A senior Iranian official on Monday said Israel would be hard-pressed to conduct airstrikes in Syria after Russia provided the country with the advanced S-300 air defense system.
“I do not believe the Israelis are able to undertake any serious steps. It is Russia’s right to deploy the S-300 system in Syria and defend its interests, especially after the Israeli attack on the Russian plane,” Ali Larijani, Iranian speaker of the parliament, told the Kremlin-controlled Russia Today TV station.
“This is a legitimate right of Russia,” he said, speaking to the outlet’s Arabic channel, on the sidelines of the Speakers of Eurasia Countries’ Parliaments conference in Turkey.
The Russian spy plane was shot down on September 17, after Israeli fighter jets conducted an airstrike on a weapons facility in the coastal Syrian city of Latakia, which Israel said was going to provide weapons to the Hezbollah terror group and other Iranian proxies. The Il-20 reconnaissance plane was shot down during a counterattack by Syrian air defenses and its 15 crew members were killed.
Israel blamed Syria for the downing of the aircraft, accusing the country’s air defenses of firing “indiscriminately” into the sky and continuing to do so long after the fighter jets returned to Israeli airspace.
Although Russian President Vladimir Putin initially told reporters that the incident was due to a “chain of tragic accidental circumstances,” the Russian defense ministry later declared Israel to be at fault, accusing the Israeli pilots of using the spy plane as a cover for their attack and deliberately putting it in harm’s way — something the Israeli Air Force has repeatedly denied.
In response to the incident, Russia delivered a number of S-300 batteries to Syria — something it had agreed to do five years ago, but repeatedly postponed in accordance with Israel’s requests.
Also on Monday, Russia’s state news agency TASS reported that Moscow had provided the advanced S-300 air defense system to Syria’s military free of charge, transferring three battalions with eight launchers each to the Assad regime.
“On October 1, three battalion sets of S-300PM systems of eight launchers each were delivered to Syria,” a military source told the agency.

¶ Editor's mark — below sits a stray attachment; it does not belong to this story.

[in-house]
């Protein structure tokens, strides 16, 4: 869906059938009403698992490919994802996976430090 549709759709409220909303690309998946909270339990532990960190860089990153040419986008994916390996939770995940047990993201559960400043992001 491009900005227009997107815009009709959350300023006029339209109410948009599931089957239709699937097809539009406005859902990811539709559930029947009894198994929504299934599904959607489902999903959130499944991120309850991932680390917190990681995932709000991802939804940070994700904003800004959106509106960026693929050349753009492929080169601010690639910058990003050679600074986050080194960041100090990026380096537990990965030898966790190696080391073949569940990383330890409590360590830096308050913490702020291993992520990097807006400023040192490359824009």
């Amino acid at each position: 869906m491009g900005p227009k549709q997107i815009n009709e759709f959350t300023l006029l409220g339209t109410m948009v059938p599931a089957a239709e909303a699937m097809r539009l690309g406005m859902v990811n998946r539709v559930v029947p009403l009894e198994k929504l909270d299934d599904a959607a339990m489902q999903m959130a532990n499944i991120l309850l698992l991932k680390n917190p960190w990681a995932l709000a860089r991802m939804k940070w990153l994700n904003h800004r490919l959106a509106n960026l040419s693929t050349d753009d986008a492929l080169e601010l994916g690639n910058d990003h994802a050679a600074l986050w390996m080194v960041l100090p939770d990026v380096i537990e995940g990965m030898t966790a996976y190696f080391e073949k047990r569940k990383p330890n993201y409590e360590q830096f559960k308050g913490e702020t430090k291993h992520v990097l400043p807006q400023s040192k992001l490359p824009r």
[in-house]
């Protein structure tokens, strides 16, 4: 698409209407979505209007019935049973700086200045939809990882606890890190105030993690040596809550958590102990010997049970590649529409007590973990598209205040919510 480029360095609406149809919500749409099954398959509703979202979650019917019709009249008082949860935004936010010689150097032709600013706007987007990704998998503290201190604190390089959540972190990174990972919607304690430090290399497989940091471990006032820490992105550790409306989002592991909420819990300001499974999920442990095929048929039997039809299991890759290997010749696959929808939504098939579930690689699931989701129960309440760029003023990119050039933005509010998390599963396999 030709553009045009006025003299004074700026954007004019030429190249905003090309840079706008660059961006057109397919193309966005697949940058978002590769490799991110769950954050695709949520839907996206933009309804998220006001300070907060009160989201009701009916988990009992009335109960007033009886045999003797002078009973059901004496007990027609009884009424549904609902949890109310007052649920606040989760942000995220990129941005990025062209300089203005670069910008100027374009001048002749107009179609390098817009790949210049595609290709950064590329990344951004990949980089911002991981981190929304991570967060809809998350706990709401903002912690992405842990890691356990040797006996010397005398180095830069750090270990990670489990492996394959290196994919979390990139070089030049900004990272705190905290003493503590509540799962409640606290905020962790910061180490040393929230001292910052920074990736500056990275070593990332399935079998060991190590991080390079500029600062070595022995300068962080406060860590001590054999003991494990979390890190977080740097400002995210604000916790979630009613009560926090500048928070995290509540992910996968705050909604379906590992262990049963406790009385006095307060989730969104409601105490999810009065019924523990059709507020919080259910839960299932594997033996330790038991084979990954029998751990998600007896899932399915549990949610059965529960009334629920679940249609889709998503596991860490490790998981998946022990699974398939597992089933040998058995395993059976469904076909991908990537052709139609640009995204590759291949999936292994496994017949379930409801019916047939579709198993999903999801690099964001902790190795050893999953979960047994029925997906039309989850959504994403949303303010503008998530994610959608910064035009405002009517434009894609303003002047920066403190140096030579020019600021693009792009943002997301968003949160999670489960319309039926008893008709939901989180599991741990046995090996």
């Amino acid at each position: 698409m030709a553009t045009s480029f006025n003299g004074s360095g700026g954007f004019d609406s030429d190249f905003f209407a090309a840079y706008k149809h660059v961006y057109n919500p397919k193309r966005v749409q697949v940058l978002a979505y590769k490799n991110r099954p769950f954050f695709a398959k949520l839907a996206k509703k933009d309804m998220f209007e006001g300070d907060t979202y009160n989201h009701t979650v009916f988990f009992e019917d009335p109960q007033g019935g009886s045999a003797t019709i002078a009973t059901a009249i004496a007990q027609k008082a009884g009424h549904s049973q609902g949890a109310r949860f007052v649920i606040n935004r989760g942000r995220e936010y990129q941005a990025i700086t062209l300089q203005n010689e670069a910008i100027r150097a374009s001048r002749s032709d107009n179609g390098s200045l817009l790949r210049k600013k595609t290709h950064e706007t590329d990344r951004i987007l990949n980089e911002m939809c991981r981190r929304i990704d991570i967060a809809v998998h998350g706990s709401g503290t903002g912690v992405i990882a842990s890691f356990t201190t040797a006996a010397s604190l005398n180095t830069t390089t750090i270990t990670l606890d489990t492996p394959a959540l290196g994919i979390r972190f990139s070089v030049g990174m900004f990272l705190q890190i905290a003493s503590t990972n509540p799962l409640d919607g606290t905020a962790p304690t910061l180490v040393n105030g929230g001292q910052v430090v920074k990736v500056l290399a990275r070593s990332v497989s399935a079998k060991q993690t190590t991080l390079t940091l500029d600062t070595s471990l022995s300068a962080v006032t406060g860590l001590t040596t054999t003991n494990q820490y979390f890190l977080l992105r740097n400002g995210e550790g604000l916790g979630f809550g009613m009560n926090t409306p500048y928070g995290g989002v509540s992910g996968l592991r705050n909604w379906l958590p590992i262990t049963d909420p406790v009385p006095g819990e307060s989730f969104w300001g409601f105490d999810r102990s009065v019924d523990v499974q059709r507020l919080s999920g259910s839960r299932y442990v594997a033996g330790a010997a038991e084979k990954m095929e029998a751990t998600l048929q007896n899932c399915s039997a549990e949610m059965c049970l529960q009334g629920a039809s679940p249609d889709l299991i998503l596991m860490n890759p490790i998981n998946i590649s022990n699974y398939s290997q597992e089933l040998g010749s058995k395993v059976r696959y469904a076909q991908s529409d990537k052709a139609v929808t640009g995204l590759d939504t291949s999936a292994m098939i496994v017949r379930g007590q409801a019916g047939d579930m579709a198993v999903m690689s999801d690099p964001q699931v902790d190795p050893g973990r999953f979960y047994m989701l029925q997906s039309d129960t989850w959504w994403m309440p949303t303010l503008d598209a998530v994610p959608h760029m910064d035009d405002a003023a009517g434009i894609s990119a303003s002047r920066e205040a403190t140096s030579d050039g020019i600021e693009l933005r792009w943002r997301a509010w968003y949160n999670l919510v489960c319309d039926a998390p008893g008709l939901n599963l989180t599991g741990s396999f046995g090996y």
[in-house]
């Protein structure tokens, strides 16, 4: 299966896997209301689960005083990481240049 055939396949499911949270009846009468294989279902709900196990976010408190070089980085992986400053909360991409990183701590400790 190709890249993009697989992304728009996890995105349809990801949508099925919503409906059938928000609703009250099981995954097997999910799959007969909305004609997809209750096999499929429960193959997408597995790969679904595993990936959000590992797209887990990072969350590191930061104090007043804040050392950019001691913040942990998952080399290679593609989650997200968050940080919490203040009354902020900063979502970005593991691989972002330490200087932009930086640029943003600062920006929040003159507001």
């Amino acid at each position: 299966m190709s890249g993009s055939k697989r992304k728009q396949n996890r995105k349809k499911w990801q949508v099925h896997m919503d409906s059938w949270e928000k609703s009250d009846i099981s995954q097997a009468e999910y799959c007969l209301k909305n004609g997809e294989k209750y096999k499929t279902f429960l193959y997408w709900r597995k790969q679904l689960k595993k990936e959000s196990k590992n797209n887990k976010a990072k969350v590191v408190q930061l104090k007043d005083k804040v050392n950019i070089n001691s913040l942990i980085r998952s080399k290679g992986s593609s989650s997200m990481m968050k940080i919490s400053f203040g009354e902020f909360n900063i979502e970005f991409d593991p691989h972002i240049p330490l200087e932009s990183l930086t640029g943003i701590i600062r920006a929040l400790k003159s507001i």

“These systems were previously deployed at one of the Russian aerospace forces’ regiments which now uses the S-400 Triumf systems. The S-300 systems underwent capital repairs at Russian defense enterprises, are in good condition and are capable of performing combat tasks,” he said.
The source added that the systems were provided free of charge, along with 100 surface-to-air guided missiles for each battalion, 300 in total.
In the weeks since Moscow decided to supply Syria with the S-300 batteries, Russian cargo planes, including the massive Antonov-124, have been spotted making frequent deliveries to the Hmeimim Air Base in Syria.
Israel’s ties with Moscow have become strained following the downing of the spy plane and the delivery of the S-300. Israel and the US are concerned that the delivery of the system could complicate ongoing Israeli efforts to prevent Iran from deepening its military presence in Syria and transferring weapons to Hezbollah.
Israel and its allies for years have lobbied Russia not to give Syria and other regional players the S-300 system, arguing that it would limit Israel’s ability to neutralize threats, notably those posed by the Iran-backed, Lebanon-based Hezbollah terror group.
The S-300 system, considered one of the most advanced in the world, has a radius of some 200 kilometers, meaning a battery placed near Damascus would cover much of Israel.
Last Thursday, US General Joseph Votel, who heads the US Central Command, called the Russian S-300 deployment in Syria a “needless escalation.”
Moscow has reportedly been working to open avenues of communication between Jerusalem and Tehran to reduce tensions and friction in Syria. Citing a senior Russian source, the London-based Arabic daily Asharq Al-Awsat reported Saturday that this came in light of Moscow’s decision to provide the Assad regime with the S-300.
Adam Rasgon, Times of Israel staff and Agencies contributed to this report.